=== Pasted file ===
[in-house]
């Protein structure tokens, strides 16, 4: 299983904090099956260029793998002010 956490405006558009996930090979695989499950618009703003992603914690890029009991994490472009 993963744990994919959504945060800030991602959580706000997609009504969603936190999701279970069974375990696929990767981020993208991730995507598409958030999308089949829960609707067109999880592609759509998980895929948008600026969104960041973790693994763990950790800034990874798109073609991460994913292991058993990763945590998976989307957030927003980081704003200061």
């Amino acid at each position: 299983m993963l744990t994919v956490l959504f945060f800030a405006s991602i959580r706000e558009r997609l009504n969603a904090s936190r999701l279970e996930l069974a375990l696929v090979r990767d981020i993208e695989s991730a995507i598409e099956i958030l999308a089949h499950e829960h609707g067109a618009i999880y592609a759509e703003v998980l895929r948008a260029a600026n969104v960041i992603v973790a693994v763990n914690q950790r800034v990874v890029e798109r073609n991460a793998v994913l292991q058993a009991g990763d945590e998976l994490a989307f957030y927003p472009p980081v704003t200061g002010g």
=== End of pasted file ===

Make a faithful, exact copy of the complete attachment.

[in-house]
């Protein structure tokens, strides 16, 4: 299983904090099956260029793998002010 956490405006558009996930090979695989499950618009703003992603914690890029009991994490472009 993963744990994919959504945060800030991602959580706000997609009504969603936190999701279970069974375990696929990767981020993208991730995507598409958030999308089949829960609707067109999880592609759509998980895929948008600026969104960041973790693994763990950790800034990874798109073609991460994913292991058993990763945590998976989307957030927003980081704003200061």
């Amino acid at each position: 299983m993963l744990t994919v956490l959504f945060f800030a405006s991602i959580r706000e558009r997609l009504n969603a904090s936190r999701l279970e996930l069974a375990l696929v090979r990767d981020i993208e695989s991730a995507i598409e099956i958030l999308a089949h499950e829960h609707g067109a618009i999880y592609a759509e703003v998980l895929r948008a260029a600026n969104v960041i992603v973790a693994v763990n914690q950790r800034v990874v890029e798109r073609n991460a793998v994913l292991q058993a009991g990763d945590e998976l994490a989307f957030y927003p472009p980081v704003t200061g002010g």